by Richard Flanagan
Library Journal One of Australia's most celebrated authors, Flanagan has garnered multiple awards for his fiction (Wanting), nonfiction (And What Do You Do, Mr. Gable?), and directing (The Sound of One Hand Clapping). He has an uncanny ability to write literary prose with journalistic exactness set against cinematic landscapes. Taking its name from a collection of haiku poems by Matsuo Basho-, this novel is set at the end of World War II in a Japanese POW camp. Australian prisoners, led by physician Dorrigo Evans, are assigned the grueling task of building the Thai-Burma Railway, also known as the Death Railway and famously depicted in the film The Bridge on the River Kwai. (Flanagan's father had been a POW and worked on the railway.) Amid daily violence, disease, and death, both the prisoners and the guards search for a sense of normalcy as they remain duty-bound to hierarchy. As the war ends and soldiers return to civilian life, each struggles to find meaning outside the routines of imprisonment. Dorrigo, in particular, has trouble reconciling his status as hero with the unshakable trauma he's experienced. VERDICT Utilizing prose and poems, Flanagan articulates the silent experiences and fractured memories of war. Not so much for fans of historical fiction, this narrative will instead appeal to the deeply introspective reader. [See Prepub Alert, 2/3/14.]-Joshua Finnell, Denison Univ. Lib., Granville, OH (c) Copyright 2014. Library Journals LLC, a wholly owned subsidiary of Media Source, Inc. No redistribution permitted.
(c) Copyright Library Journals LLC, a wholly owned subsidiary of Media Source, Inc. No redistribution permitted.
Book list Acclaimed Australian author Flanagan (Gould's Book of Fish, 2002) here gives us surgeon Dorrigo Evans, from his Tasmanian childhood to old age, along the way having been a POW (as Flanagan's father was) on the gruesomely brutal building of the Siam-Burma railroad and having later achieved a fame he feels is undeserved. Flanagan handles the horrifyingly grim details of the wartime conditions with lapidary precision and is equally good on the romance of the youthful indiscretion that haunts Evans. This accomplished tale of love and war could have broad appeal, but the protracted particulars of the prisoners' treatment may put off quite a few readers. Evans performs at one point a major medical procedure under such primitive and inhuman conditions that it will make even tough-minded readers cringe in disgust. Though much of this fine novel (whose title is taken from the Japanese poet Basho) is extraordinarily beautiful, intelligent, and sharply insightful (and even balanced the Japanese captors are portrayed, not sympathetically, but with dimension), it is very strong and powerful medicine indeed.--Levine, Mark Copyright 2010 Booklist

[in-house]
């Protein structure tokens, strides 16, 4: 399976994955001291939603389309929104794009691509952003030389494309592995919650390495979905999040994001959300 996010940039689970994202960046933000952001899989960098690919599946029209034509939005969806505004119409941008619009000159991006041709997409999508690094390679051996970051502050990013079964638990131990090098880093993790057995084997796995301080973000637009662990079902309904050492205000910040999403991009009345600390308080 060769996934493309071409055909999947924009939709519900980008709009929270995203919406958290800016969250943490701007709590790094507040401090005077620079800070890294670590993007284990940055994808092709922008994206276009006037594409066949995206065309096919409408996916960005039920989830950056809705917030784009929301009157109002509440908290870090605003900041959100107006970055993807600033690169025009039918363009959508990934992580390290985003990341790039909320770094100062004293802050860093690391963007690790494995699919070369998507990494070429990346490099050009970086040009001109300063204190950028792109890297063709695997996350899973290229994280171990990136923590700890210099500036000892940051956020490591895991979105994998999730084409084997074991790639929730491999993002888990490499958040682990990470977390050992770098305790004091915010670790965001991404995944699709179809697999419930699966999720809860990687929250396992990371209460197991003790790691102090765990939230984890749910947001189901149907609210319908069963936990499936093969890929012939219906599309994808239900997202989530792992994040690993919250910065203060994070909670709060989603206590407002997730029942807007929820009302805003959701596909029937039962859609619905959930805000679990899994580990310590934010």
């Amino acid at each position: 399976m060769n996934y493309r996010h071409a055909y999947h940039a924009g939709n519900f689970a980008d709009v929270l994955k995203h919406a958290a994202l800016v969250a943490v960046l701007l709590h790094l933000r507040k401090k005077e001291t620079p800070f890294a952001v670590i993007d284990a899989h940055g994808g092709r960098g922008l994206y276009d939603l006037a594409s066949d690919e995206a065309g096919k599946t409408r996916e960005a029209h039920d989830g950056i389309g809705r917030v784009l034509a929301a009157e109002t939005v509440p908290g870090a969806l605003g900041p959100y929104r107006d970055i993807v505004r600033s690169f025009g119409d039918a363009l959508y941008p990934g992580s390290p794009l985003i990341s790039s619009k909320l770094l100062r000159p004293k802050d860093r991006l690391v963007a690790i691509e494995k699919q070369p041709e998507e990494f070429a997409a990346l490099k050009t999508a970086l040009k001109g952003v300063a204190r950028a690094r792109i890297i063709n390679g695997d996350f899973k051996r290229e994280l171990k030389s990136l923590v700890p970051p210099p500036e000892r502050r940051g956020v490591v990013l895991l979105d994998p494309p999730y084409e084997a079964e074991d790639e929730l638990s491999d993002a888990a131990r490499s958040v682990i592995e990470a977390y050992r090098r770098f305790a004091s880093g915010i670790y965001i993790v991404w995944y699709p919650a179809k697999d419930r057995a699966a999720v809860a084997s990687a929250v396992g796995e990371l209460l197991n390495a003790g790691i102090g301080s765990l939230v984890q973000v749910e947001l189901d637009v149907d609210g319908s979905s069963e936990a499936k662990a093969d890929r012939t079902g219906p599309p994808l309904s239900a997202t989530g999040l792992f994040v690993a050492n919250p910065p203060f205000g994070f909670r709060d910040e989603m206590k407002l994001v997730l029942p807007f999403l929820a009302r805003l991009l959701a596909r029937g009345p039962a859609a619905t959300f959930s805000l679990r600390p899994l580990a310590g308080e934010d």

From Booklist, Copyright © American Library Association. Used with permission.
Publishers Weekly From bestselling Australian writer Flanagan (Gould's Book of Fish) comes a supple meditation on memory, trauma, and empathy that is also a sublime war novel. Initially, it is related through the reminiscences of Dorrigo Evans, a 77-year-old surgeon raised in Tasmania whose life has been filtered through two catastrophic events: the illicit love affair he embarked on with Amy Mulvaney, his uncle's wife, as a young recruit in the Australian corps and his WWII capture by the Japanese after the fall of Singapore. Most of the novel recounts Dorrigo's experience as a POW in the Burmese jungle on the "speedo," horrific work sessions on the "Death Railway" that leave most of his friends dead from dysentery, starvation, or violence. While Amy, with the rest of the world, believes him dead, Dorrigo's only respite comes from the friends he tries to keep healthy and sane, fellow sufferers such as Darky Gardiner, Lizard Brancussi, and Rooster MacNiece. Yet it is Dorrigo's Japanese adversary, Major Nakamura, Flanagan's most conflicted and fully realized character, whose view of the war-and struggles with the Emperor's will and his own postwar fate-comes to overshadow Dorrigo's story, especially in the novel's bracing second half. Pellucid, epic, and sincerely touching in its treatment of death, this is a powerful novel. 50,000-copy first printing. (Aug.) (c) Copyright PWxyz, LLC. All rights reserved.
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